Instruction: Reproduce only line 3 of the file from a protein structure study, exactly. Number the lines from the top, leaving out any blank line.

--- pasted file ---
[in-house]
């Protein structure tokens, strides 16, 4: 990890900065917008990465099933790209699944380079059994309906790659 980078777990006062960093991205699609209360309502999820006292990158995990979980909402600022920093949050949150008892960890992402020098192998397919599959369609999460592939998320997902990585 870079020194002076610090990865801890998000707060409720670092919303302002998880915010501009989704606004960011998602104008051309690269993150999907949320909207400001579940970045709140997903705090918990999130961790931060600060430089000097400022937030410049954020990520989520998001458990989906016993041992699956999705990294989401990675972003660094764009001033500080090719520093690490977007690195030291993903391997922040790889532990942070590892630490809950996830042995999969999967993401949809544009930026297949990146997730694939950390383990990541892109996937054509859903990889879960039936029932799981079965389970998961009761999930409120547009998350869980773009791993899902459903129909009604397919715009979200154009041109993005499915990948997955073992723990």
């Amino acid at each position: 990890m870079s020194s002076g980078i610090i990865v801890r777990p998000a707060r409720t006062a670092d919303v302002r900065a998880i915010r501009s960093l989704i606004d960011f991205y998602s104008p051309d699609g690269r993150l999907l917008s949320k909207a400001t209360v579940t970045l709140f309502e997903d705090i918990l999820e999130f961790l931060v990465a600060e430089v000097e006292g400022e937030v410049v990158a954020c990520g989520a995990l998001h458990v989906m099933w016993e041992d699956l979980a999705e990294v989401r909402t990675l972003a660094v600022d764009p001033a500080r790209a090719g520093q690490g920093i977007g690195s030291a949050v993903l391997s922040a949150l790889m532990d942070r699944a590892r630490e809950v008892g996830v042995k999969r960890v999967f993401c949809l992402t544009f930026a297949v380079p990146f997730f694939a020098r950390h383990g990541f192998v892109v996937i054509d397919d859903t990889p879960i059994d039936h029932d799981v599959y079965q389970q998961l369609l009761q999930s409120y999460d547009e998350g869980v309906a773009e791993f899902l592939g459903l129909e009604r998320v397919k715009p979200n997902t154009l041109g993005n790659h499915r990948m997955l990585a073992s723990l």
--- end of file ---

């Amino acid at each position: 990890m870079s020194s002076g980078i610090i990865v801890r777990p998000a707060r409720t006062a670092d919303v302002r900065a998880i915010r501009s960093l989704i606004d960011f991205y998602s104008p051309d699609g690269r993150l999907l917008s949320k909207a400001t209360v579940t970045l709140f309502e997903d705090i918990l999820e999130f961790l931060v990465a600060e430089v000097e006292g400022e937030v410049v990158a954020c990520g989520a995990l998001h458990v989906m099933w016993e041992d699956l979980a999705e990294v989401r909402t990675l972003a660094v600022d764009p001033a500080r790209a090719g520093q690490g920093i977007g690195s030291a949050v993903l391997s922040a949150l790889m532990d942070r699944a590892r630490e809950v008892g996830v042995k999969r960890v999967f993401c949809l992402t544009f930026a297949v380079p990146f997730f694939a020098r950390h383990g990541f192998v892109v996937i054509d397919d859903t990889p879960i059994d039936h029932d799981v599959y079965q389970q998961l369609l009761q999930s409120y999460d547009e998350g869980v309906a773009e791993f899902l592939g459903l129909e009604r998320v397919k715009p979200n997902t154009l041109g993005n790659h499915r990948m997955l990585a073992s723990l």